“It will be generally admitted that Beethoven’s Fifth Symphony is the most sublime noise that has ever penetrated into the ear of man. All sorts and conditions are satisfied by it. Whether you are like Mrs. Munt, and tap surreptitiously when the tunes come– of course, not so as to disturb the others–or like Helen, who can see heroes and shipwrecks in the music’s flood; or like Margaret, who can only see the music; or like Tibby, who is profoundly versed in counterpoint, and holds the full score open on his knee…”‘

So, don’t be afraid of using narratives, but heed these warnings:

  • Remember that models/narratives/metaphors always fail us at some point. The show us certain things about a subject, but not every conclusion made from the narrative will be true for the subject (e.g., Africa doesn’t really have a stain where you dripped coffee on your map). Find the right scale, context, and limits of your narrative’s applicability. In most cases, your narrative will best serve you as a parallel path to discovering a way to describe the interrelationships you see, in more abstract terms.
  • Sticking with a narrative means you’ll probably need to spend most of your essay connecting sonic elements and events with characters and events in your narrative, which brings you dangerously close to giving a play-by-play account without any larger view of the whole. Always make sure you’re connecting your conclusions back to the sounds in the music and to the big picture.
  • Don’t force a narrative on the piece. It just might not fit, or in might only be helpful to a certain level of detail. Once you find a narrative that fits in certain ways, it’s great if you look closer and find sonic details that fit details of your narrative, but if it doesn’t fit, don’t force it.
  • Back to the example at the start of this section: if you use a narrative, check to see what that narrative may reveal about you. If you say, “This sounds like an alien invasion…,” what is it that makes it sound alien? Is it just because you’ve never heard anything like it before? It’s probably not a useful analysis if you’re only comparing it to your own life experience or subjective tastes. Why an invasion? It’s not just because this unfamiliar (to you) is simply persisting in its presence, its own right to exist, is it? Be very careful when using terms that suggest value statements, intentions, or motivations like this: Find the underlying reasoning leading to these conclusions, and if you find they have emerged from your own bias, discard them. They’re preventing you from finding an objective model to understand the work.


The Football Analogy

1. Someone’s trying to tell you something

When approaching unfamiliar art, my best advice to an audience is to imagine that it’s a message from an alien: you know someone is trying to tell you something, and you know your usual tricks for making sense of it may not be helpful.

2. Stick with it

The longer version of this considers the alternative. Imagine an alien were watching a game of football. He might be inclined to say “it’s just a bunch of humans running all over,” and ignore it. He’d be missing a lot of understanding about humans and maybe missing out on an enjoyable experience. If the alien decided to stick with it longer, he might notice that certain things are predictable, other things are not predictable, and that sometimes would-be predictable moments have thrilling surprises.

(This concept is adapted from Richard Taruskin’s evocations of a “Martian musicologist,” speculating on what would appear to be most important in our music, from the perspective of an extreme outsider to our culture. Richard Taruskin, “Reply to van den Toorn,” In Theory Only 10, no. 3 [October 1987].)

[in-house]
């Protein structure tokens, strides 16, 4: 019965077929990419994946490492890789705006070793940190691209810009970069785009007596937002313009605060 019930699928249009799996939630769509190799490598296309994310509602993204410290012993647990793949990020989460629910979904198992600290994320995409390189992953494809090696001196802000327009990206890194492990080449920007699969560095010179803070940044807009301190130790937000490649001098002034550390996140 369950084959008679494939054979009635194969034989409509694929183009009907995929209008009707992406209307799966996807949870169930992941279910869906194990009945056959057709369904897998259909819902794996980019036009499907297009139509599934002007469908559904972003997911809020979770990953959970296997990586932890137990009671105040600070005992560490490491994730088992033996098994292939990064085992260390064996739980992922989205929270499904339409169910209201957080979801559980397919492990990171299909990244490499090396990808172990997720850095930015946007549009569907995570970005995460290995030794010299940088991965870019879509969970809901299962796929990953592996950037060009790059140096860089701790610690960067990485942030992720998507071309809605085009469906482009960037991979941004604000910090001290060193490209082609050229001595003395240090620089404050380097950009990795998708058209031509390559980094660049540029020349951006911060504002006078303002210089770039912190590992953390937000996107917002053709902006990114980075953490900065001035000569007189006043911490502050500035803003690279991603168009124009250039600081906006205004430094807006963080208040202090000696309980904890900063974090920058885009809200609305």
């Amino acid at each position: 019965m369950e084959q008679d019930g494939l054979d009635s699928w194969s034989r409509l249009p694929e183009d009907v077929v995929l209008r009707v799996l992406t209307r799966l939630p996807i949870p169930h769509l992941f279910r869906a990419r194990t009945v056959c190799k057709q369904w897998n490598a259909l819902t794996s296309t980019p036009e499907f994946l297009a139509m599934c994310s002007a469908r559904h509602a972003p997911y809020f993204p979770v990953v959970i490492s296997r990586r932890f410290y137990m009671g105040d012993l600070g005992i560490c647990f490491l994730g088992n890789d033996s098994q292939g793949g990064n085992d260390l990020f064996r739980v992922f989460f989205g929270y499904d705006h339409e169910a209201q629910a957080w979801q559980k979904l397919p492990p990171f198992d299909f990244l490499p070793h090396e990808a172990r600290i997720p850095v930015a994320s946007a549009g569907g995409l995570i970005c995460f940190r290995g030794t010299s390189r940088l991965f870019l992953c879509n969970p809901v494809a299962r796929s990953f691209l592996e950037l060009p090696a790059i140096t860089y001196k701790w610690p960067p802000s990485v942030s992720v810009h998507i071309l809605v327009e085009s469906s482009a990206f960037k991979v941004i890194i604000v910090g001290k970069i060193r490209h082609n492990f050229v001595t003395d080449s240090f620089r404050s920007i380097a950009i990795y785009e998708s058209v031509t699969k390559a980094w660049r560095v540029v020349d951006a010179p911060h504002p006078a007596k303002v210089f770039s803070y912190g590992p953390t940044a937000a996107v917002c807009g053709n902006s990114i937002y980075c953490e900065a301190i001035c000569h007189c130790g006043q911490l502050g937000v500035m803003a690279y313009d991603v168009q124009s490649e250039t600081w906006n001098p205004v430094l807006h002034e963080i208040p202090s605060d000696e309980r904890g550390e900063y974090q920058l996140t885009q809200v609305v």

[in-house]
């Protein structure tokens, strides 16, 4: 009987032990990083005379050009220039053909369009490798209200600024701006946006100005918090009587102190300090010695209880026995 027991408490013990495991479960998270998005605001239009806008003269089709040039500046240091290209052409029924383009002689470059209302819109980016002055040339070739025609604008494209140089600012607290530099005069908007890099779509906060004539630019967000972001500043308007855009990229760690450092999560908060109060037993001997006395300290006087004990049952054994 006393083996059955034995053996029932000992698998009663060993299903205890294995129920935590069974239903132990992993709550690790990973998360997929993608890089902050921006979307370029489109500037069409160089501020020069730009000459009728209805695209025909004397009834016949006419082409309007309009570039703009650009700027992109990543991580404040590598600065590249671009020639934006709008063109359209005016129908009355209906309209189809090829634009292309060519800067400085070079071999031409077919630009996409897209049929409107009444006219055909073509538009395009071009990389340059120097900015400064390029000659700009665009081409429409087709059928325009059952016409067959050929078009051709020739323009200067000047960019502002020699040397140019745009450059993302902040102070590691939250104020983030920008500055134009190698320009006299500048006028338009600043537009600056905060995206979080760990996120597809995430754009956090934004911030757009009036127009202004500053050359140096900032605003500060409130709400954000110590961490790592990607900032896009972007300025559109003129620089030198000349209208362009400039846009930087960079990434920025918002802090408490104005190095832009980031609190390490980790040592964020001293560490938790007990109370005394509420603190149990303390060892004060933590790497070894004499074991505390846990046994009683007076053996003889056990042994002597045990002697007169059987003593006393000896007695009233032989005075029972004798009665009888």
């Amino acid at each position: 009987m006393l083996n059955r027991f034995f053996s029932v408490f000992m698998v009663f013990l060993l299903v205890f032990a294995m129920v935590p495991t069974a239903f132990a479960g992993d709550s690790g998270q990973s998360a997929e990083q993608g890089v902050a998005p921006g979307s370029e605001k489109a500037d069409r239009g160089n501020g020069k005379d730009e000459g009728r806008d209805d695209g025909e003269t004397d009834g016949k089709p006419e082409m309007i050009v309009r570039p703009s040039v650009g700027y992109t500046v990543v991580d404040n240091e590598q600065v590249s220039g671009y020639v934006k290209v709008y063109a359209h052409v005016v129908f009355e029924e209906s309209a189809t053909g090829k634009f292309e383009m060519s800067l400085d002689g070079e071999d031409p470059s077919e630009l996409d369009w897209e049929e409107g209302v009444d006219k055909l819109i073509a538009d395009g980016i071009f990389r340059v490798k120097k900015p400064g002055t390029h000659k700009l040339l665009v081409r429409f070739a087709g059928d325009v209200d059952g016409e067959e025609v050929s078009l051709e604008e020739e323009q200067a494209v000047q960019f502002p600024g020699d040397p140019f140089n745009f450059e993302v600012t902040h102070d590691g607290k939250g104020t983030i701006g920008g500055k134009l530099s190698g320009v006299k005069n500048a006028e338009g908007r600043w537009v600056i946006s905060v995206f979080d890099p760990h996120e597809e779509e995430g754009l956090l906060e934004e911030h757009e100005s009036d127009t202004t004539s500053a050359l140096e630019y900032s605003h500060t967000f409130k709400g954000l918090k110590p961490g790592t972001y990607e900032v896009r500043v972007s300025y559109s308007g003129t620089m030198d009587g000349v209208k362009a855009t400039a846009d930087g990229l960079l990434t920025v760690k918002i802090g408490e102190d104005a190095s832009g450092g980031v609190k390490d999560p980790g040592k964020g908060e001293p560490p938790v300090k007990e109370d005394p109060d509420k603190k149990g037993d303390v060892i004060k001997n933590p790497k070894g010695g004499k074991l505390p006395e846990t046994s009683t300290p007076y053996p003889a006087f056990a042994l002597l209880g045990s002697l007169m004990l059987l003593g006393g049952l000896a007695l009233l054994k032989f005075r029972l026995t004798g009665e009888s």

3. Where’s the playing field? Who are they players? Where are their goals? (How) do they get there?

The alien might notice things gradually about the football game, and gradually begin to make sense of it, then compare it to other football games, and maybe enjoy it. These are some gradual realizations the alien might have.

  1. It’s just a bunch of humans running all over.
  2. Well, they run around inside this green rectangle.
  3. Actually, half of the people run in one direction, and half face the other way.
  4. Oh, there’s a ball, too.
  5. They all seem to be following the ball around, with half of them moving the ball, and the others trying to stop it.
  6. The people stop running when one person moves the ball to one end of the green rectangle.
  7. They actually run and then stop, then start again.
  8. They usually do that four times, and if the ball hasn’t reached the end yet, the other people try to move it to the opposite end.

and so on.

Try this process when you encounter new art. You might not find meaning in the usual places. If you’re used to listening to melodies and beats, but a piece has a constant pitch and a steady pulse with no pattern to it, then there’s no meaning there: that’s just the playing field. Instead, listen for meaningful patterns and developments in timbre or loudness or space (e.g., left/right): they may be the players. Next, figure out their goals, how they try to get there, whether they ever get there, etc.

For further reading on this approach, look at Richard Schechner’s “Seven Ways to Approach Play” from Performance Studies: An Introduction (Routledge) on eCampus.

Graphic Score Notes

1. You can’t show it all

…so figure out what’s most important and find a way to demonstrate that. It will be different for every piece. DO NOT give a play-by-play account in your analysis. The inventory of events that happen is one step on the way to understanding how the piece works, but in itself, it is not an analysis.

2. Mixed approaches to notation

Stockhausen, Study II (1954) was completely scientific in its approach, but you miss the musical relationships.

Stockhausen, Kontakte (1960; excerpt) uses a combination of multiple staves, shapes suggestive of scientific parameters, shapes suggestive of traditional music notation, and plain words (which are in his native language, German):

Luening/Ussachevsky, Incantation (1953) was an early composition made by editing sounds recorded on tape. Modern scholar Brian Evans made a graphic score of it using only a few symbols, and marking its sections. He clearly didn’t notate every single sound.

3. Relationships, not just a list of sounds

Harvey, Mortuos Plango, Vivos Voco (1980) only has two sound sources in it, so Dr. Evans had to focus on how the sounds were transformed, more than an inventory of which sound happened when.

See more examples and discussion on graphic scores here.